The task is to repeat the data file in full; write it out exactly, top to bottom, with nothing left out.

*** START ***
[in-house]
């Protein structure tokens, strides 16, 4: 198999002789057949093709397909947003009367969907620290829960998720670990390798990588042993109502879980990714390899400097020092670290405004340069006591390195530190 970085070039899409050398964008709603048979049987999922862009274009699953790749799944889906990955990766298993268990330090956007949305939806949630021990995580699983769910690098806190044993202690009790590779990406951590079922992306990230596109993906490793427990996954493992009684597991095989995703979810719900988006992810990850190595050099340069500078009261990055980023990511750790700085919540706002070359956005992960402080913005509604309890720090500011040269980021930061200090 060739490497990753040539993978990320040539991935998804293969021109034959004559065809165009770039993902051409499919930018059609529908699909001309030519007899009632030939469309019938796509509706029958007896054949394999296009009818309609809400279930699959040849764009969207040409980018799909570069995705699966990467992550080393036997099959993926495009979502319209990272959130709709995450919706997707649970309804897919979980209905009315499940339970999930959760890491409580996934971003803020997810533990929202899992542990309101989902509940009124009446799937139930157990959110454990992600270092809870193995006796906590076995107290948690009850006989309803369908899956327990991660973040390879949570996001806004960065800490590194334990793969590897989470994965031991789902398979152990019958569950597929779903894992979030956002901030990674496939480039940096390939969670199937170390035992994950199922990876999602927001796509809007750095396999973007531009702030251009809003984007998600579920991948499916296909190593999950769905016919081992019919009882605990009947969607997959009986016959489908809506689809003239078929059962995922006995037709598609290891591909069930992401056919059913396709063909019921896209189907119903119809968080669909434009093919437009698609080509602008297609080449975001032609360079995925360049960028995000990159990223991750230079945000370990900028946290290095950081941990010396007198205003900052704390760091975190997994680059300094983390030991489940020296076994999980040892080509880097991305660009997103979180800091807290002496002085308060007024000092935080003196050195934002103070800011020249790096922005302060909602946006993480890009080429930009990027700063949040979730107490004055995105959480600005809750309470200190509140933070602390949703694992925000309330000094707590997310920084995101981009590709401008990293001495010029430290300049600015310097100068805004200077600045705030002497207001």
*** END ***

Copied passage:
[in-house]
């Protein structure tokens, strides 16, 4: 198999002789057949093709397909947003009367969907620290829960998720670990390798990588042993109502879980990714390899400097020092670290405004340069006591390195530190 970085070039899409050398964008709603048979049987999922862009274009699953790749799944889906990955990766298993268990330090956007949305939806949630021990995580699983769910690098806190044993202690009790590779990406951590079922992306990230596109993906490793427990996954493992009684597991095989995703979810719900988006992810990850190595050099340069500078009261990055980023990511750790700085919540706002070359956005992960402080913005509604309890720090500011040269980021930061200090 060739490497990753040539993978990320040539991935998804293969021109034959004559065809165009770039993902051409499919930018059609529908699909001309030519007899009632030939469309019938796509509706029958007896054949394999296009009818309609809400279930699959040849764009969207040409980018799909570069995705699966990467992550080393036997099959993926495009979502319209990272959130709709995450919706997707649970309804897919979980209905009315499940339970999930959760890491409580996934971003803020997810533990929202899992542990309101989902509940009124009446799937139930157990959110454990992600270092809870193995006796906590076995107290948690009850006989309803369908899956327990991660973040390879949570996001806004960065800490590194334990793969590897989470994965031991789902398979152990019958569950597929779903894992979030956002901030990674496939480039940096390939969670199937170390035992994950199922990876999602927001796509809007750095396999973007531009702030251009809003984007998600579920991948499916296909190593999950769905016919081992019919009882605990009947969607997959009986016959489908809506689809003239078929059962995922006995037709598609290891591909069930992401056919059913396709063909019921896209189907119903119809968080669909434009093919437009698609080509602008297609080449975001032609360079995925360049960028995000990159990223991750230079945000370990900028946290290095950081941990010396007198205003900052704390760091975190997994680059300094983390030991489940020296076994999980040892080509880097991305660009997103979180800091807290002496002085308060007024000092935080003196050195934002103070800011020249790096922005302060909602946006993480890009080429930009990027700063949040979730107490004055995105959480600005809750309470200190509140933070602390949703694992925000309330000094707590997310920084995101981009590709401008990293001495010029430290300049600015310097100068805004200077600045705030002497207001």